I teach a range of other seminars as well, alternating them so that students can get a number of them in during the two or three years in which they are required to take seminars before preparing for their PhD exams (which often require a year of preparation) and then writing their dissertations (which typically take two or more years to complete).   Over the years, these have included the following:

  • The Use of Literary Forgery in the Early Christian Tradition.  Here we explore the existence, motivation, and intentions of writings that were written by unknown Christian authors who were falsely (and knowingly) claiming to be a famous Christian leader (such as Peter, Paul, or John).  We look at instances of such “forgeries” (and we consider whether this is too loaded a term or not) (it is not) starting with some of the writings of the New Testament and moving into Christian writings of the second, third, and fourth centuries.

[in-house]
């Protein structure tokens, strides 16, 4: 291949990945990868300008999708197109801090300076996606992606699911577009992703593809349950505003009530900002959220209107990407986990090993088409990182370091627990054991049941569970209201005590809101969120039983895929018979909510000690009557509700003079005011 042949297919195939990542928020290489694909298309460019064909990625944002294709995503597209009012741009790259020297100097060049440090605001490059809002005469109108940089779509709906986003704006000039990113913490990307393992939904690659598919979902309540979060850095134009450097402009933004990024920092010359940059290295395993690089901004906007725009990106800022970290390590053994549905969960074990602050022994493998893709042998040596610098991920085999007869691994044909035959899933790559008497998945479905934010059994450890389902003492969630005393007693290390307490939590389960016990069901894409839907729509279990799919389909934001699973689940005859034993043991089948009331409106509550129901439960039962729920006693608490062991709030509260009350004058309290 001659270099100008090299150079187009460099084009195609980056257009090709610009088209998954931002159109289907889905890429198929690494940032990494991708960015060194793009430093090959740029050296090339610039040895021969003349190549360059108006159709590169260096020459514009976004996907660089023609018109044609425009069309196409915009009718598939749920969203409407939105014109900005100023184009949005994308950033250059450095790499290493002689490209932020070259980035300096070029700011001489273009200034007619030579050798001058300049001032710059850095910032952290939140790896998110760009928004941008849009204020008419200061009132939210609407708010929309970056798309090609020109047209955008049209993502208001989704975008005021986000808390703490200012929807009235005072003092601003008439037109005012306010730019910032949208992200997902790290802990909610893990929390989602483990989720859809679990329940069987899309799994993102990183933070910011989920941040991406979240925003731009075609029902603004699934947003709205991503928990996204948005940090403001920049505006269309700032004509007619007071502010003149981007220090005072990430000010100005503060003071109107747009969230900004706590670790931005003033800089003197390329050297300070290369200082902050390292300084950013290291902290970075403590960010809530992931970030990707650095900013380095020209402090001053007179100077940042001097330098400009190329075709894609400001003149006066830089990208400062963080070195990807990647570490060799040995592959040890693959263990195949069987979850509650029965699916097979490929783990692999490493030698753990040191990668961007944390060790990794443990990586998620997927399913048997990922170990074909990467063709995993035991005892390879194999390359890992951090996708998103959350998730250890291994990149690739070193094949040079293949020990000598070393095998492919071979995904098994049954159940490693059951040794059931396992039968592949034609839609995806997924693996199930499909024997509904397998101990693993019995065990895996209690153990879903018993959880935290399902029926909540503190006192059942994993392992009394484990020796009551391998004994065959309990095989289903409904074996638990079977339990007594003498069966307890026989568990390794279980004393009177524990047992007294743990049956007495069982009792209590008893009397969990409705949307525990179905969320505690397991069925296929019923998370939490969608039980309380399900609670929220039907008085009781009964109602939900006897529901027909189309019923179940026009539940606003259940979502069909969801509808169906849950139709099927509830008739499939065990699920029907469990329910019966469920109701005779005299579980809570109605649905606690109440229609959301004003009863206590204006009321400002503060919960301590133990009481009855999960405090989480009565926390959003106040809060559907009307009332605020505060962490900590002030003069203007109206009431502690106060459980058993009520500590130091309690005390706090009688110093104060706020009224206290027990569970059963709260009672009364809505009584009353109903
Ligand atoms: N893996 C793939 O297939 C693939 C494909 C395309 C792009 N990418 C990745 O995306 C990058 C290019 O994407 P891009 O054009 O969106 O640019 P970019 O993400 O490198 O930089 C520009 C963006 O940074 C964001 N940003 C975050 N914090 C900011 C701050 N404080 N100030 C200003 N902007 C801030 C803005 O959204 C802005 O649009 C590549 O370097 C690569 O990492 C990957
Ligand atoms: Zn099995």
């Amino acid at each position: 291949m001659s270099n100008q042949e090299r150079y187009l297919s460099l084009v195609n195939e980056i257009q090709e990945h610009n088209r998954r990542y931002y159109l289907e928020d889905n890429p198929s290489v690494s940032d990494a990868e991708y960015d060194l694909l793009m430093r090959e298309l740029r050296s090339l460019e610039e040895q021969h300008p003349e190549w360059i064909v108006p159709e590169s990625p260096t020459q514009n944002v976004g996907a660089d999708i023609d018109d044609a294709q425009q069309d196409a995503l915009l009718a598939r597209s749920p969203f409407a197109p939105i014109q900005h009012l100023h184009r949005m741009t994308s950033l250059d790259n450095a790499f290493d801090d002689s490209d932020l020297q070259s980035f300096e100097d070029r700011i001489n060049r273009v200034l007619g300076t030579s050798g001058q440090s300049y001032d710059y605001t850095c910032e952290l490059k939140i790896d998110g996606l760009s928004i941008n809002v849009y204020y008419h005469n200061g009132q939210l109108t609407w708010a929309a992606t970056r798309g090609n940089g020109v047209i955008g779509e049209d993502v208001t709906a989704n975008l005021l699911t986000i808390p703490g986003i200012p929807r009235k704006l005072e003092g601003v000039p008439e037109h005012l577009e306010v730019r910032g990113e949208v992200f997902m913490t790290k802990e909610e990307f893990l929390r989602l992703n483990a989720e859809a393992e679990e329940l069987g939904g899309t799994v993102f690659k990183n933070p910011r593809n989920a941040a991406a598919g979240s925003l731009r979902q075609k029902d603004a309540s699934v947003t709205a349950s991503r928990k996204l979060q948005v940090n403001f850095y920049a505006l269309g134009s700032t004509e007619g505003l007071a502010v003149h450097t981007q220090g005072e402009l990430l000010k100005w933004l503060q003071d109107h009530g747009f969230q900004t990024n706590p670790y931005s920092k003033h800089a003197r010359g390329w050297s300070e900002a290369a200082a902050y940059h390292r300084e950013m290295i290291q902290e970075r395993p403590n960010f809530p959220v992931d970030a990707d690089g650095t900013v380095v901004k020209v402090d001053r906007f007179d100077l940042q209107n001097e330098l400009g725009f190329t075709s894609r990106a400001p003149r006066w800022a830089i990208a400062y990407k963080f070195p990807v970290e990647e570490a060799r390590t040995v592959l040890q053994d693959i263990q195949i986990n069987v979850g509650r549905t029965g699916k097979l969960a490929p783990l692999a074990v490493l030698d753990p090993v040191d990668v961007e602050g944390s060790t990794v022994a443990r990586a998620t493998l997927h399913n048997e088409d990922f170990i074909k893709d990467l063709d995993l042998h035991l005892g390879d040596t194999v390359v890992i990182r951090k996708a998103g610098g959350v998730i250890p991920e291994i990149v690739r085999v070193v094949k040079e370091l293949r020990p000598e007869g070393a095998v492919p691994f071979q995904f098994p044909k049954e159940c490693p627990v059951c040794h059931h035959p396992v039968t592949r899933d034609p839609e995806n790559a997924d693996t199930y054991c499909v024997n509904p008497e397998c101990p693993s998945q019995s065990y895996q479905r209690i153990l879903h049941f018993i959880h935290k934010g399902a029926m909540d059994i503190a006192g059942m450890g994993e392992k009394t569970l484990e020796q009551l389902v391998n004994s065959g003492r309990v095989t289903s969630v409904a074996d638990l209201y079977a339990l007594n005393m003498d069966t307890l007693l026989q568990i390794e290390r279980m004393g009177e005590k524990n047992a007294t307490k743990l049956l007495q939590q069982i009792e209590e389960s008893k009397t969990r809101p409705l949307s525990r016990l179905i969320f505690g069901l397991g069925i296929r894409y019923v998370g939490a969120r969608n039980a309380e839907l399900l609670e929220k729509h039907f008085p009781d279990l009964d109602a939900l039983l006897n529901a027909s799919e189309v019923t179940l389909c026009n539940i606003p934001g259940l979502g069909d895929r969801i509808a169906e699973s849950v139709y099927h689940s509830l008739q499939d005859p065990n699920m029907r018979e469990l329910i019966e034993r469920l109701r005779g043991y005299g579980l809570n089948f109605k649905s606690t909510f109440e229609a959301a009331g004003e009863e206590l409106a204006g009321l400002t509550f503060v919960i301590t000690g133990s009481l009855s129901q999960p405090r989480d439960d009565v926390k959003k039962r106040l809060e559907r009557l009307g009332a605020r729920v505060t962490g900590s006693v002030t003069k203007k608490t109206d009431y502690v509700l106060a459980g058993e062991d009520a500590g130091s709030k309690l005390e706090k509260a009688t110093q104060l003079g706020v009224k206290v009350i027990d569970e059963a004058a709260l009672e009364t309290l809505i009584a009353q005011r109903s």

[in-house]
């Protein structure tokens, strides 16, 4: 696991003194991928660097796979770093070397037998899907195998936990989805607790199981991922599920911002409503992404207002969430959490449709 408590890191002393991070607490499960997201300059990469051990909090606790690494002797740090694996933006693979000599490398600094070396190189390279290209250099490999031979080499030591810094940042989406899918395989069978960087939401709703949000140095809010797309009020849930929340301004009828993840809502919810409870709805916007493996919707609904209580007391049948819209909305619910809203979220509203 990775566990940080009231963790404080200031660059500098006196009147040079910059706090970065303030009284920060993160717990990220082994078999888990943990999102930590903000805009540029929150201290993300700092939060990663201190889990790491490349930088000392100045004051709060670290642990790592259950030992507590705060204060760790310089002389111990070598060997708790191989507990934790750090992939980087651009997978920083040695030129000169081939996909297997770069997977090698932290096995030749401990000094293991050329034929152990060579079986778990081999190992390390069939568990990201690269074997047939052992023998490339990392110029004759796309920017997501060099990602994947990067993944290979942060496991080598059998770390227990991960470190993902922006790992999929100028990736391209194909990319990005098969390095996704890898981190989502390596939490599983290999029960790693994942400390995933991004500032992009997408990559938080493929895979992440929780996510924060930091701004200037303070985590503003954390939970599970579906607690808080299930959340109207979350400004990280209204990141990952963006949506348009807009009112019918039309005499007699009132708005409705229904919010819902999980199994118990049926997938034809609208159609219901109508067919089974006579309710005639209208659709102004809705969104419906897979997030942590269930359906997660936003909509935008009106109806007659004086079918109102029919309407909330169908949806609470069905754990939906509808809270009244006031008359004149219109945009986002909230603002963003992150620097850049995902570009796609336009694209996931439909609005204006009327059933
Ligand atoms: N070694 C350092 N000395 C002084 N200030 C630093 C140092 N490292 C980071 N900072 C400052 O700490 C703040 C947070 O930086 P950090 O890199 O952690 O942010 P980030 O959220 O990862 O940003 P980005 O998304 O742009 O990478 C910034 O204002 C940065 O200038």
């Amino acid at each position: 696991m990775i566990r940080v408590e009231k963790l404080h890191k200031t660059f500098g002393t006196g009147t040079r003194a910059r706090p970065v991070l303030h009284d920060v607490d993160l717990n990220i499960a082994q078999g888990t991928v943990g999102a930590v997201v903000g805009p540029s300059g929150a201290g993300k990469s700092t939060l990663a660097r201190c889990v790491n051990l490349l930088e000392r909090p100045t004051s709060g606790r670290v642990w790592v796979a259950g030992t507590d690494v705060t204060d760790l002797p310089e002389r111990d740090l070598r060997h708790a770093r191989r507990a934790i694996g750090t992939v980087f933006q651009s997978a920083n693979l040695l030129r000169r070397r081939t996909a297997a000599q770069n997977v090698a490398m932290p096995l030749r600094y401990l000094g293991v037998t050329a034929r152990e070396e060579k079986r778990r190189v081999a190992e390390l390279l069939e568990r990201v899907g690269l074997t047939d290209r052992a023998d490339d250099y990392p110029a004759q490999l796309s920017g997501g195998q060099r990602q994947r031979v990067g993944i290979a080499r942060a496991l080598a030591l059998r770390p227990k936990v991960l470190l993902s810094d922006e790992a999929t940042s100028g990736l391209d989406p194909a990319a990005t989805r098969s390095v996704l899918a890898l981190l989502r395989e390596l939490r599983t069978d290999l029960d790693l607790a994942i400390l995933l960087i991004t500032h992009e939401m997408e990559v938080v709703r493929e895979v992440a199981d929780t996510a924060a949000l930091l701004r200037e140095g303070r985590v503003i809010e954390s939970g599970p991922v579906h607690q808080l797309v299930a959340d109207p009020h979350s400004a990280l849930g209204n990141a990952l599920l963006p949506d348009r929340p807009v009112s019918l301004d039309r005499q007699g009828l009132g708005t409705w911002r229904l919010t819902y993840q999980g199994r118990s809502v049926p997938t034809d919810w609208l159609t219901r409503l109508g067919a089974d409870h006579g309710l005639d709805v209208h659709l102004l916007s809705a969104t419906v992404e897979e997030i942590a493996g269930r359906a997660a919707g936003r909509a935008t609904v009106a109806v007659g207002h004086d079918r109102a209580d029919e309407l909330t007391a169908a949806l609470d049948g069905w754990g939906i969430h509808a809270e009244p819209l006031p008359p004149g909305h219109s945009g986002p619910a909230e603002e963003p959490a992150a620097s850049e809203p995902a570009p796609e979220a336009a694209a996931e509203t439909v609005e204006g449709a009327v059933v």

• The Apostolic Fathers.  In this seminar we read the ten authors known as the Apostolic Fathers who produced such books as the letters of Ignatius, the Didache, the letter of Barnabas, and the Martyrdom of Polycarp.   These authors were writing for the most part in the early second century, after the New Testament.  All of them wrote in Greek, and their books provide interesting and important insights into the development of Christianity in the early years of the movement.


  • Early Christian Apocrypha.  For this course we read and analyze a number of the books that did not come to be included in the New Testament, but that are of the same genres of books that did – non-canonical Gospels, Acts, Epistles, and Apocalypses, most of which are pseudepigraphic (i.e. forgeries in the names of the apostles – such as the Gospel of Peter, the Infancy Gospel of Thomas, the letter of Paul to the Laodiceans, the Apocalypse of Peter, etc.)